Businesses in both regions are directly involved. Latin American businesses may enjoy easier access to Europe’s markets, particularly by means of the Generalised System of Preferences. The onus is placed on regional integration in Latin America, which would enable it to stand up to European competition. Trade partners must also discuss how best to eliminate trade barriers.

For their part, European businesses should enjoy favourable legal conditions in Latin America. This will be achieved by stepping up the regulatory dialogue for the adoption of common rules and standards and strengthening macro-economic dialogue as a way to stimulate growth and investment in a context of macro-economic stability. The role of Europe’s cutting-edge sectors must be particularly strongly promoted as a way to contribute to the region’s development.

The EU wishes to support the region’s effort to ensure stability and prosperity, particularly as regards healthy democratic governance. Reducing social inequality (particularly poverty and exclusion), combating illegal drug trafficking and organised crime are tough challenges; such phenomena weaken democracy and split societies. Society itself should be more closely linked to democratic governance; environmental protection should also always be a consideration, given Latin America’s vast biodiversity.

Social cohesion should be factored into any action undertaken as part of the partnership with Latin America. Considered a point of common interest at the Guadalajara Summit (2004) and the Vienna Summit (2006), promoting social cohesion is seen as the way to fight poverty and inequality and to improve social integration through a combination of economic growth, higher employment, fairness and solidarity. Such cohesion should, in particular, be adapted to the specific circumstances of each country and subregion. In this regard, the Commission proposes to start bi-regional dialogue and to set a Social Cohesion Forum meeting every other year. It also intends closely to involve international organisations and private and state actors in the region. The Commission would like to see social cohesion become a priority issue of aid and development cooperation policy for the period 2007-2013.

Supporting democratic governance helps to modernise state government. The Commission proposes strengthening cooperation, increasing civil society’s and citizens’ participation in political life and setting up, on the basis of a proposal from the European Parliament, an EU-Latin America Transatlantic assembly.

Enhancing security is another area that the EU wishes to support. This concerns essentially the fight against drugs, which should be pursued on a basis of shared responsibility, and the fight against crime (including money laundering, corruption, etc.); these efforts should focus on transparency through good financial, fiscal and legal governance.

The EU also considers regional and subregional integration to be very important and actively supports it, e.g. through association and free trade agreements. Further regional integration should stimulate economic growth and investment. It depends on deeper territorial integration owing to the geographical configuration of the region; better infrastructure and interconnectivity networks in sectors such as transport, water and energy need to be developed. With the help of loans from the European Investment Bank, a newly-created Latin American facility should help develop and strengthen such networks.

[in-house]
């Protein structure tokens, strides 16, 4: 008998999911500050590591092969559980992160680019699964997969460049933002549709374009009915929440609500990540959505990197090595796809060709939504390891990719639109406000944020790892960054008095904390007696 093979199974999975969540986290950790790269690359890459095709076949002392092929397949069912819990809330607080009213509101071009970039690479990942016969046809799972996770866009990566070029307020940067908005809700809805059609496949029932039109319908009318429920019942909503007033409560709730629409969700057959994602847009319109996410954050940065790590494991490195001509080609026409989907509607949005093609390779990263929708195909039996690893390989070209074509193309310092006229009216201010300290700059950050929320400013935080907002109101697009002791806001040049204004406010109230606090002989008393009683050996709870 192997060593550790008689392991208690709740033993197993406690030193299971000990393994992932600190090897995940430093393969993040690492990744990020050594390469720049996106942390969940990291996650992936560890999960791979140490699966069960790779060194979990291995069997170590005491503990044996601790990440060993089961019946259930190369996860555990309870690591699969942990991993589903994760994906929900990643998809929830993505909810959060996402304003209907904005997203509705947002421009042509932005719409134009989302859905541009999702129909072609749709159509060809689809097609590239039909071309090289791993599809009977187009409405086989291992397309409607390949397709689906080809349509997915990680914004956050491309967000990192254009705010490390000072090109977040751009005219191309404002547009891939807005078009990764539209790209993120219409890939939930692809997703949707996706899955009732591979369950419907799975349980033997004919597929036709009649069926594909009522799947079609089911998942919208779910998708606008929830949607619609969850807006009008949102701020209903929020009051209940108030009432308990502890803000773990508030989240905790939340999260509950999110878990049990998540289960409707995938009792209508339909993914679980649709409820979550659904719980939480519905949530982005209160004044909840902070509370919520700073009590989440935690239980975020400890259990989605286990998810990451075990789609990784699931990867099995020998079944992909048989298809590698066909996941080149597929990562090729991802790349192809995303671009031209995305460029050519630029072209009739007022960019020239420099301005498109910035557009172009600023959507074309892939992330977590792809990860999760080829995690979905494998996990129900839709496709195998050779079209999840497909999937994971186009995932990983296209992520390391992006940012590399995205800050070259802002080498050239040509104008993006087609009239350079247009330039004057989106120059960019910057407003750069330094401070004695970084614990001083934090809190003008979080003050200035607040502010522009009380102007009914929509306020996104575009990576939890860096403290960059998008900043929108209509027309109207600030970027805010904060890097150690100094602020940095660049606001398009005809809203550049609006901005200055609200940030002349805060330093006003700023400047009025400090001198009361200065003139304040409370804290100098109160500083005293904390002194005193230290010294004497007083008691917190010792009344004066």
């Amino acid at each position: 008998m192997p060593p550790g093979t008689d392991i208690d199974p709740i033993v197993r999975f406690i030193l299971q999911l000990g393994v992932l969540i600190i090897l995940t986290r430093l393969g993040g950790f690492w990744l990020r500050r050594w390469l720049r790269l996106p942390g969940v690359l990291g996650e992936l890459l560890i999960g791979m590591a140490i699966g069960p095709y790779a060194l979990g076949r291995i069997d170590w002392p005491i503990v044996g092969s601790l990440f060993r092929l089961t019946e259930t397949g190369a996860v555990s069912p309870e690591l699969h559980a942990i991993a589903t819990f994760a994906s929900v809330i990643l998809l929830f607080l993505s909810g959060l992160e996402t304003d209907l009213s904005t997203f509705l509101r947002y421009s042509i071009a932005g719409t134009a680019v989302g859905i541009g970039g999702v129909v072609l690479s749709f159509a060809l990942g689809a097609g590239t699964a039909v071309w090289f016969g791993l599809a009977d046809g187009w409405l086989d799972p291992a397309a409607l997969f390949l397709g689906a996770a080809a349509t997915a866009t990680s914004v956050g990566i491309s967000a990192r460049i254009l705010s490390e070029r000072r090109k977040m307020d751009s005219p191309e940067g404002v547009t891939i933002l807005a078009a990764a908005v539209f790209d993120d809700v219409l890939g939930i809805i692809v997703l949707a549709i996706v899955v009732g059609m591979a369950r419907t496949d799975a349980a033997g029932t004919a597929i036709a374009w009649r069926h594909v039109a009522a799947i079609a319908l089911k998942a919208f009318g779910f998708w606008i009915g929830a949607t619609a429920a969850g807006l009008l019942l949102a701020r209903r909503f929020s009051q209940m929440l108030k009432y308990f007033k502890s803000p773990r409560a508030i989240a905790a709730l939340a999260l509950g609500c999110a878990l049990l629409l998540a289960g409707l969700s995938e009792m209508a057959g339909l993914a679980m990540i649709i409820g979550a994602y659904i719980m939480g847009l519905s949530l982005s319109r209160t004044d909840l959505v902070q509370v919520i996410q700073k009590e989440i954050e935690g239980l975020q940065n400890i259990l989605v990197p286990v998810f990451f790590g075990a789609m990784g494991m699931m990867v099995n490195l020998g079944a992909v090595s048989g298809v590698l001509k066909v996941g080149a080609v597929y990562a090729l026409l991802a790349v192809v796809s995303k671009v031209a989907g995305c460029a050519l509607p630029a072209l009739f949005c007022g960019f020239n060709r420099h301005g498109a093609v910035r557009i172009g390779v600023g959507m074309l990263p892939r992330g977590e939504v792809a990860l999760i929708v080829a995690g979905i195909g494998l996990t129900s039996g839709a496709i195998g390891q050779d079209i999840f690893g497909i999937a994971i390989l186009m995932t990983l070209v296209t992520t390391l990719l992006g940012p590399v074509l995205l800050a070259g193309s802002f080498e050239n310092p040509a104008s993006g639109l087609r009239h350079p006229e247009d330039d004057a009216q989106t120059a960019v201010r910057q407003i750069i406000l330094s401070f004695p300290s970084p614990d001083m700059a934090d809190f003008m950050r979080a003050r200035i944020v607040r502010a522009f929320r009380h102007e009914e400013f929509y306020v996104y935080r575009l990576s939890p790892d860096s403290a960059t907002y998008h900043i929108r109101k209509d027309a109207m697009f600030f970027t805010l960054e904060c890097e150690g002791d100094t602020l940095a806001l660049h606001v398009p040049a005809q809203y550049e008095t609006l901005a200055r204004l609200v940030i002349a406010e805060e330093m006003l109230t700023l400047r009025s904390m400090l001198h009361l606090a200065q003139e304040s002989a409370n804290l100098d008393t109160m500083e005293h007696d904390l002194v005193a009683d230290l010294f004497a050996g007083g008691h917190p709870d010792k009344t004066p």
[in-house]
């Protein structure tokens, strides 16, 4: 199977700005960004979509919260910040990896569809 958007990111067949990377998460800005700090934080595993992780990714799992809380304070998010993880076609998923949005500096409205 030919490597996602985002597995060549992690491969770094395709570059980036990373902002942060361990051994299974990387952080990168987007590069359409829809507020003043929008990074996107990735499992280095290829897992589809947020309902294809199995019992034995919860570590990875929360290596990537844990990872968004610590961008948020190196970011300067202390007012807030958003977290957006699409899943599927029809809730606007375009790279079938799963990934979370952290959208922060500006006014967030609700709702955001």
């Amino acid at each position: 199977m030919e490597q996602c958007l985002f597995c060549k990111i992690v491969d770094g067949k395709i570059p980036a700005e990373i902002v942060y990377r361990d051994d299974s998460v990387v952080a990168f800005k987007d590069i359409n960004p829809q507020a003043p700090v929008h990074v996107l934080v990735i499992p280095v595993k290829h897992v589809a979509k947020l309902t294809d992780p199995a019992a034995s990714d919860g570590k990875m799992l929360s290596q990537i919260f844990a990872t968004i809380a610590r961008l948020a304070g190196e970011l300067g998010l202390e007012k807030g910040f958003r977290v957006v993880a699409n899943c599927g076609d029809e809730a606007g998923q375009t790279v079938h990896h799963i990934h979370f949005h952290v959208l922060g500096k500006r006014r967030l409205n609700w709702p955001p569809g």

Economic sustainable development essentially depends on sound natural resource management in order to ensure long-term prosperity for the region. The Commission therefore proposes enhancing cooperation and discussion on the environmental aspects of sustainable development, focusing specifically on climate change, energy, water, biodiversity and forests. It suggests that Environment Ministers should meet before each EU-LAC Summit and that discussion of such issues should be further encouraged within the UN.

Given the links between the two regions, they are well placed to engage in political dialogue on conflict prevention and crisis management.

With a view to improving development cooperation and mutual understanding between the EU and Latin America, the Commission puts forward several proposals which aim to:

  • focus on priority themes such as social cohesion and regional integration and to concentrate 2007-2013 aid and cooperation on specific sectors, the main objective being to combat poverty; furthermore, greater coordination of European aid should be achieved thanks to European consensus on development policy;
  • acknowledge the specific role of certain actors in the region, such as Brazil and Mexico, by setting up political dialogue and further tapping the potential of association agreements;
  • build an EU-LAC common area of higher education, particularly via the development of university exchanges under the Alßan, Alfa and Erasmus mundus programmes;
  • improve communication and the visibility of both regions in order to foster mutual understanding, particularly as regards cultural cooperation; organising a Europe Week in all Latin American countries could go some way to achieving this.

Related Acts

Vienna Declaration (PDF ) of 12 May 2006, Fourth EU-Latin America/Caribbean Summit.

Joint Declaration of 27 February 2006 on Implementation of the Latin American – European Union Strategic Partnership on Water and Sanitation Affairs (PDF ).